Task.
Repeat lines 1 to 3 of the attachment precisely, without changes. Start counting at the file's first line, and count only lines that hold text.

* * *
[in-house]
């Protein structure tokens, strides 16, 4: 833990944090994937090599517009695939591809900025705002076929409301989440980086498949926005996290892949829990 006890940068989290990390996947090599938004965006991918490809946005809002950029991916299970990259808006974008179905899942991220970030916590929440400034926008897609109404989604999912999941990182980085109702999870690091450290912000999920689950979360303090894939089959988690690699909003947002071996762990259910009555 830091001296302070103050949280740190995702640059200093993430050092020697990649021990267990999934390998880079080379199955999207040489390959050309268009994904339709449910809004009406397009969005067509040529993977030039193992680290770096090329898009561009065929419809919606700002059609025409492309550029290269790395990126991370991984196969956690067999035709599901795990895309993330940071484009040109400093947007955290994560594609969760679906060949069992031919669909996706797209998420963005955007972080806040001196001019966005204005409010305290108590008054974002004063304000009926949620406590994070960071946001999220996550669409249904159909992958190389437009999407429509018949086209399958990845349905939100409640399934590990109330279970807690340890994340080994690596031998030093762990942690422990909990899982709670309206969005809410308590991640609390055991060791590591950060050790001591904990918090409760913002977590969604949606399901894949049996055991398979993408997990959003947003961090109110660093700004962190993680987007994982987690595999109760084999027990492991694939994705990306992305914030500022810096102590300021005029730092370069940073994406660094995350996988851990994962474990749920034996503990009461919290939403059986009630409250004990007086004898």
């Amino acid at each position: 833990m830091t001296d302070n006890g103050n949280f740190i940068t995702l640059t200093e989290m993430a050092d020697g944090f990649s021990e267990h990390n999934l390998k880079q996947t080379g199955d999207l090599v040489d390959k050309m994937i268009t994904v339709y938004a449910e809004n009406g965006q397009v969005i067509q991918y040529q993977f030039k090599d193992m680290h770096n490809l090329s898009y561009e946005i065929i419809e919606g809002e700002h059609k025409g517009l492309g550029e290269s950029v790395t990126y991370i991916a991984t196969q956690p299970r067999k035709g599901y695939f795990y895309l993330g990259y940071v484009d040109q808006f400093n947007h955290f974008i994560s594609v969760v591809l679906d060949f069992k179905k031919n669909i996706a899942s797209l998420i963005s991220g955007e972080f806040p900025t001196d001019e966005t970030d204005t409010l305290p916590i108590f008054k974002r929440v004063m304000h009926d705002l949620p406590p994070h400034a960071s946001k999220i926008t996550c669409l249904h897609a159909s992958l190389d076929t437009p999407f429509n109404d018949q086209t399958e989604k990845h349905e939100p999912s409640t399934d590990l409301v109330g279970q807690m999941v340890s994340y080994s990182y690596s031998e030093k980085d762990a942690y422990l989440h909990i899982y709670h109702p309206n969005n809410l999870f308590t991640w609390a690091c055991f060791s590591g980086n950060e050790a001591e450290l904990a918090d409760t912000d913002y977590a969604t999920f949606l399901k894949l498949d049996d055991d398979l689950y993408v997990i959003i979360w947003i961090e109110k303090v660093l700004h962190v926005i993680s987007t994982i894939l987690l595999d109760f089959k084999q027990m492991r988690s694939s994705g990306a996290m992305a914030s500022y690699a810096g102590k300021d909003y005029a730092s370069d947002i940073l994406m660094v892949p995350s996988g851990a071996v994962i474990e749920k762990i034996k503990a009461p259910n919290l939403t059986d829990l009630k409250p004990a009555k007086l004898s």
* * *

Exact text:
[in-house]
């Protein structure tokens, strides 16, 4: 833990944090994937090599517009695939591809900025705002076929409301989440980086498949926005996290892949829990 006890940068989290990390996947090599938004965006991918490809946005809002950029991916299970990259808006974008179905899942991220970030916590929440400034926008897609109404989604999912999941990182980085109702999870690091450290912000999920689950979360303090894939089959988690690699909003947002071996762990259910009555 830091001296302070103050949280740190995702640059200093993430050092020697990649021990267990999934390998880079080379199955999207040489390959050309268009994904339709449910809004009406397009969005067509040529993977030039193992680290770096090329898009561009065929419809919606700002059609025409492309550029290269790395990126991370991984196969956690067999035709599901795990895309993330940071484009040109400093947007955290994560594609969760679906060949069992031919669909996706797209998420963005955007972080806040001196001019966005204005409010305290108590008054974002004063304000009926949620406590994070960071946001999220996550669409249904159909992958190389437009999407429509018949086209399958990845349905939100409640399934590990109330279970807690340890994340080994690596031998030093762990942690422990909990899982709670309206969005809410308590991640609390055991060791590591950060050790001591904990918090409760913002977590969604949606399901894949049996055991398979993408997990959003947003961090109110660093700004962190993680987007994982987690595999109760084999027990492991694939994705990306992305914030500022810096102590300021005029730092370069940073994406660094995350996988851990994962474990749920034996503990009461919290939403059986009630409250004990007086004898």
């Amino acid at each position: 833990m830091t001296d302070n006890g103050n949280f740190i940068t995702l640059t200093e989290m993430a050092d020697g944090f990649s021990e267990h990390n999934l390998k880079q996947t080379g199955d999207l090599v040489d390959k050309m994937i268009t994904v339709y938004a449910e809004n009406g965006q397009v969005i067509q991918y040529q993977f030039k090599d193992m680290h770096n490809l090329s898009y561009e946005i065929i419809e919606g809002e700002h059609k025409g517009l492309g550029e290269s950029v790395t990126y991370i991916a991984t196969q956690p299970r067999k035709g599901y695939f795990y895309l993330g990259y940071v484009d040109q808006f400093n947007h955290f974008i994560s594609v969760v591809l679906d060949f069992k179905k031919n669909i996706a899942s797209l998420i963005s991220g955007e972080f806040p900025t001196d001019e966005t970030d204005t409010l305290p916590i108590f008054k974002r929440v004063m304000h009926d705002l949620p406590p994070h400034a960071s946001k999220i926008t996550c669409l249904h897609a159909s992958l190389d076929t437009p999407f429509n109404d018949q086209t399958e989604k990845h349905e939100p999912s409640t399934d590990l409301v109330g279970q807690m999941v340890s994340y080994s990182y690596s031998e030093k980085d762990a942690y422990l989440h909990i899982y709670h109702p309206n969005n809410l999870f308590t991640w609390a690091c055991f060791s590591g980086n950060e050790a001591e450290l904990a918090d409760t912000d913002y977590a969604t999920f949606l399901k894949l498949d049996d055991d398979l689950y993408v997990i959003i979360w947003i961090e109110k303090v660093l700004h962190v926005i993680s987007t994982i894939l987690l595999d109760f089959k084999q027990m492991r988690s694939s994705g990306a996290m992305a914030s500022y690699a810096g102590k300021d909003y005029a730092s370069d947002i940073l994406m660094v892949p995350s996988g851990a071996v994962i474990e749920k762990i034996k503990a009461p259910n919290l939403t059986d829990l009630k409250p004990a009555k007086l004898s």